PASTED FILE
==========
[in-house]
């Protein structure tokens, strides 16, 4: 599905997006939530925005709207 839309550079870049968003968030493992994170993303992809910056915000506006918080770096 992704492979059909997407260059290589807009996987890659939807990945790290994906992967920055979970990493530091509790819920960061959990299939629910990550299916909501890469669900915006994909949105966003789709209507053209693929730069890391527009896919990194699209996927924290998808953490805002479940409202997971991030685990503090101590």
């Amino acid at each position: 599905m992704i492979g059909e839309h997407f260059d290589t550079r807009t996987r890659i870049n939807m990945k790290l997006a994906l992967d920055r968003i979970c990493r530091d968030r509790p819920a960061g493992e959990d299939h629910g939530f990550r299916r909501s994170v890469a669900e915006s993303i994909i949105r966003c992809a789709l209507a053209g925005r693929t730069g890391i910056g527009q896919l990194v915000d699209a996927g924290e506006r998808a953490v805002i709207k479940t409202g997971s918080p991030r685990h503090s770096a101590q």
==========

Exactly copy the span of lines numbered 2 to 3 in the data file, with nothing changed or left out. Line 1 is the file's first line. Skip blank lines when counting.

């Protein structure tokens, strides 16, 4: 599905997006939530925005709207 839309550079870049968003968030493992994170993303992809910056915000506006918080770096 992704492979059909997407260059290589807009996987890659939807990945790290994906992967920055979970990493530091509790819920960061959990299939629910990550299916909501890469669900915006994909949105966003789709209507053209693929730069890391527009896919990194699209996927924290998808953490805002479940409202997971991030685990503090101590």
């Amino acid at each position: 599905m992704i492979g059909e839309h997407f260059d290589t550079r807009t996987r890659i870049n939807m990945k790290l997006a994906l992967d920055r968003i979970c990493r530091d968030r509790p819920a960061g493992e959990d299939h629910g939530f990550r299916r909501s994170v890469a669900e915006s993303i994909i949105r966003c992809a789709l209507a053209g925005r693929t730069g890391i910056g527009q896919l990194v915000d699209a996927g924290e506006r998808a953490v805002i709207k479940t409202g997971s918080p991030r685990h503090s770096a101590q």